Deadline: November 5, 2018
The Provost’s Office is once again offering support to Duke faculty who are interested in convening a group of colleagues to begin or test a new collaboration around a shared intellectual interest.
All proposals must meet eligibility requirements and satisfy proposal guidelines. Proposals should be for one year. Project funds ranging from $1,000 to $5,000 will be awarded for use during the 2019 calendar year. Recipients from grant cycles in previous years represent a broad range of groups and new projects.
- Any Duke regular rank faculty member, from any discipline, is eligible to propose and form a new collaborative group of at least five participating members.
- Prospective collaborations may be framed around disciplinary, interdisciplinary, or multidisciplinary themes. The search function at scholars.duke.edu is a useful tool to find other faculty who share a particular intellectual interest.
- Proposals should identify a faculty lead organizer (PI), who should submit the proposal.
- Collaborative groups that include faculty from the Schools of Medicine and Nursing are welcome to apply, so long as that contingent does not comprise a majority of committed faculty.
Selection Criteria and Review Process
Proposals will be evaluated based on the following criteria:
- Potential to build collaborations in exciting intellectual areas for relevant department(s), school(s) and/or cross-cutting institute(s), whether around fundamental/applied research, innovative teaching, or outreach/engagement.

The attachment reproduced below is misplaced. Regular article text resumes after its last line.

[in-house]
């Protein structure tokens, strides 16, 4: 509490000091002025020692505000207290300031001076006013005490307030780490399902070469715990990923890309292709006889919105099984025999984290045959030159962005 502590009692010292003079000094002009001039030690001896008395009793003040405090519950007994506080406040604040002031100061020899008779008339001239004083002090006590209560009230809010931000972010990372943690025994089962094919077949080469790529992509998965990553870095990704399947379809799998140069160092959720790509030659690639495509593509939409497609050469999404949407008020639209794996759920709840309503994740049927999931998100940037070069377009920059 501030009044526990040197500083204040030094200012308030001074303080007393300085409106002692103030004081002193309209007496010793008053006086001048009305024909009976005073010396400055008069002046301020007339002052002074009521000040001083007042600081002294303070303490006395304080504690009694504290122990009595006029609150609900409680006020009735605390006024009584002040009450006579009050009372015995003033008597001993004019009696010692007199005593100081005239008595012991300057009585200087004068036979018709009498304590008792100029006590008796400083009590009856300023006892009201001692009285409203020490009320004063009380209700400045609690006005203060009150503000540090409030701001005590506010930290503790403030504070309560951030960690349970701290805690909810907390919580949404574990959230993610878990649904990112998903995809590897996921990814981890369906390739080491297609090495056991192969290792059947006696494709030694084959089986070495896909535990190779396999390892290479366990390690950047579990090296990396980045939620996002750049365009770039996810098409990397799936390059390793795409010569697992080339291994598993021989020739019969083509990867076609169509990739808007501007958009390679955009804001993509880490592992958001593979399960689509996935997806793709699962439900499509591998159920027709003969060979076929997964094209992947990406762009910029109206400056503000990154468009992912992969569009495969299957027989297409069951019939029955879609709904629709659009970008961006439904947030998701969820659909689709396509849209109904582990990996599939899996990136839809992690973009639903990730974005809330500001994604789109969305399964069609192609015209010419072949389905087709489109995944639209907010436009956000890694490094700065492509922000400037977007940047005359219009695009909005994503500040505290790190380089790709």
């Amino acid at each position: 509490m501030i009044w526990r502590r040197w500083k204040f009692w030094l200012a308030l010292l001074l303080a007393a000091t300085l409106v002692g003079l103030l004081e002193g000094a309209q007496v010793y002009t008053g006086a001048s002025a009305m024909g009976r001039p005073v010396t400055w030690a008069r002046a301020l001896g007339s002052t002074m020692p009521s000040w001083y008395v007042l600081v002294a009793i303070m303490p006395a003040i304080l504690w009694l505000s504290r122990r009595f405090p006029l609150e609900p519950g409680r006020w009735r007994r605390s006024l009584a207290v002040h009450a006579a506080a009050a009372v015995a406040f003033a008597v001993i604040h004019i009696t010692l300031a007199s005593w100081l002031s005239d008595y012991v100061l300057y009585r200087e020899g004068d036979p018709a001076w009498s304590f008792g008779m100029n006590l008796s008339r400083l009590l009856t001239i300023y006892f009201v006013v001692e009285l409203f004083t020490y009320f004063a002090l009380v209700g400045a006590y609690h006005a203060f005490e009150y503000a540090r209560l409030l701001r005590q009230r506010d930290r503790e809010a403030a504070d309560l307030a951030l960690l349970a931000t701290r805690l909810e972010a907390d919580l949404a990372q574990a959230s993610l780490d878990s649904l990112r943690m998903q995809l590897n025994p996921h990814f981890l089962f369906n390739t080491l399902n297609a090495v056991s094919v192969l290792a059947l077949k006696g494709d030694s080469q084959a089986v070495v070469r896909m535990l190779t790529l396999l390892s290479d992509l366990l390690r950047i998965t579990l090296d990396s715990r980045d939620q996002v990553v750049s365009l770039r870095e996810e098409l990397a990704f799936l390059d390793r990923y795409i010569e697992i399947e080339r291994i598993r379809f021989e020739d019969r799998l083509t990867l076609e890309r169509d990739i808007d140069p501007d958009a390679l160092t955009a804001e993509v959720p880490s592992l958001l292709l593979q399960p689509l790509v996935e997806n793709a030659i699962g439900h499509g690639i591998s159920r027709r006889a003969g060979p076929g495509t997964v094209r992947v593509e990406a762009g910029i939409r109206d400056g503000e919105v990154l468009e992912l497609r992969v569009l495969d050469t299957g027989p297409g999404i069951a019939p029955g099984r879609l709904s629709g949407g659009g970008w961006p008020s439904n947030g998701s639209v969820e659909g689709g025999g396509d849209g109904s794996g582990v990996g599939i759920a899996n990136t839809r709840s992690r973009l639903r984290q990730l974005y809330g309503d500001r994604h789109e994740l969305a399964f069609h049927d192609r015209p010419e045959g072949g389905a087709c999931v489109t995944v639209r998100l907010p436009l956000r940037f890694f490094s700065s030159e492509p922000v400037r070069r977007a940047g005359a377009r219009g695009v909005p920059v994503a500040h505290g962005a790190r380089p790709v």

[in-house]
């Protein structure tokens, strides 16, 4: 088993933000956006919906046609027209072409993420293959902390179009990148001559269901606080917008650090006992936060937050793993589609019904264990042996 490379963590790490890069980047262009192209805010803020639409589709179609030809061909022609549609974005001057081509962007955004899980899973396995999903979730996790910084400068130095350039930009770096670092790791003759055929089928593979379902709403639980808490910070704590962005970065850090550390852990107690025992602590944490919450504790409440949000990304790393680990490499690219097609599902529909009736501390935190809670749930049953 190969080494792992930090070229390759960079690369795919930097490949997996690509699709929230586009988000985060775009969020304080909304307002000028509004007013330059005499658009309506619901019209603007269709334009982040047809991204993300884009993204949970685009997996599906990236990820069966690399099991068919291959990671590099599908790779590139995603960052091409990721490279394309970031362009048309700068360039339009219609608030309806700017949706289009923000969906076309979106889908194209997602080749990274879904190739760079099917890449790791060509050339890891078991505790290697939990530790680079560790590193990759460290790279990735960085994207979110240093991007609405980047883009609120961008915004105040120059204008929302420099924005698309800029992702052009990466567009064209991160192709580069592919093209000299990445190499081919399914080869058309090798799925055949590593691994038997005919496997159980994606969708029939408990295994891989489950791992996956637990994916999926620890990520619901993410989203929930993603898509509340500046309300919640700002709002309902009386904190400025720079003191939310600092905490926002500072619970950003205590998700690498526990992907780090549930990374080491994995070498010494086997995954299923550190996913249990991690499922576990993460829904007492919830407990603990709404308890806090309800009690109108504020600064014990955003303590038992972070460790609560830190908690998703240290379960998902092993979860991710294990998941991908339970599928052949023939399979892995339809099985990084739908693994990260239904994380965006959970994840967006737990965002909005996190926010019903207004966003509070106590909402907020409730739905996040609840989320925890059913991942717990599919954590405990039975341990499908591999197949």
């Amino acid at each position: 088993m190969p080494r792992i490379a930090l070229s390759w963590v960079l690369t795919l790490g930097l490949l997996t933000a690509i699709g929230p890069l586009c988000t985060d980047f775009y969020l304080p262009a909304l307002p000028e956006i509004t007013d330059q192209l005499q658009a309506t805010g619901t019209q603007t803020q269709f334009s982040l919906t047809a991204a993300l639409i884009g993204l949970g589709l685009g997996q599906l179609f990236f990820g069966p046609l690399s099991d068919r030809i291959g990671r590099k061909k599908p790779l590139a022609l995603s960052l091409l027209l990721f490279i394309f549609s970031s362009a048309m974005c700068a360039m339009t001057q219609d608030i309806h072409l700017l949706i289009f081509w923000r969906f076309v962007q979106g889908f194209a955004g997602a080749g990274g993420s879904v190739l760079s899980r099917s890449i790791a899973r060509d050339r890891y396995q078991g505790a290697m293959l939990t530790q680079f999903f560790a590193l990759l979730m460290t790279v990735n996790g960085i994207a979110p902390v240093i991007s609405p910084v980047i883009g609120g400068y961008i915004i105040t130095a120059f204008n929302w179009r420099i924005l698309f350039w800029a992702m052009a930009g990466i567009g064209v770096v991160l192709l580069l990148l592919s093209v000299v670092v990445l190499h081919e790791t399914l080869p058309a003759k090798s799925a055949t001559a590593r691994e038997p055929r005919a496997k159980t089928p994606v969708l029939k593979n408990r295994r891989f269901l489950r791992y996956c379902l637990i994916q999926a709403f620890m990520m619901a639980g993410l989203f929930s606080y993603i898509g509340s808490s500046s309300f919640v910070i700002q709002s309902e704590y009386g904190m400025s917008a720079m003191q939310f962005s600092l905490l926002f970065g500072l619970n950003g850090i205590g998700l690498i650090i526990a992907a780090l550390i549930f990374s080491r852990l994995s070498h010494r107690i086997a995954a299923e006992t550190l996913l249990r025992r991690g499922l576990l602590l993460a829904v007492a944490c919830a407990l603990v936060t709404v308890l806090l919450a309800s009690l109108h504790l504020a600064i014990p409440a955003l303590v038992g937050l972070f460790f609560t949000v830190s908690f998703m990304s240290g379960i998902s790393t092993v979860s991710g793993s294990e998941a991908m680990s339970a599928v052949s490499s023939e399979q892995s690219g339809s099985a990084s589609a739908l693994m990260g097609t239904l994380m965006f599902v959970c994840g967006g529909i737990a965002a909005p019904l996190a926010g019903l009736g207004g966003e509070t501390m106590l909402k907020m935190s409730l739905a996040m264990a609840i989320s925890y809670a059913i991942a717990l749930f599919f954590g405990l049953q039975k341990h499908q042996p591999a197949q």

- Successful proposals will be submitted by the organizing group of faculty who have self- aggregated around a shared intellectual interest, and who want to pursue that common interest in a variety of venues, e.g., small monthly dinner meetings, larger quarterly meetings, workshops, etc. Meetings should be designed to facilitate potential collaboration.
- Preference will be given to proposals that articulate a clear outcome, provide a plan to sustain interactions, prepare joint grant applications, and/or create a product such as a class, shared research project, extra- or co-curricular offering, etc.
The review process of submitted proposals will be overseen by the Vice Provost for Interdisciplinary Studies and the Executive Vice Provost. All proposals, and discussions thereof, will be kept strictly confidential. The intent is that the collective set of award recipients will reflect the richness of intellectual approaches and modes of inquiry that make Duke a vibrant university.
Awards of $1,000-$5,000 will be provided to support each successful proposal. Recipients can use funds to cover the cost of food, meeting venue, external speakers or other meeting costs, and/or exploratory research (as by an RA) into potential collaborators at Duke, UNC, NC State, NCCU, RTI, etc.
The Provost‘s Office uses MyResearchProposal online application software to submit applications. You will be asked to upload the following documents:
- A brief (maximum two-page) narrative that articulates (1) the area of shared intellectual interest, (2) the question or problem the group proposes to explore, (3) the proposed faculty group’s unique position and qualifications for engaging in the interest area and/or addressing the question or problem, (4) activities the group plans to conduct during the exploratory period, and (5) anticipated outcome (e.g., sustained interactions, joint grant application, new educational offering, Bass Connections project team proposal, research project, etc.)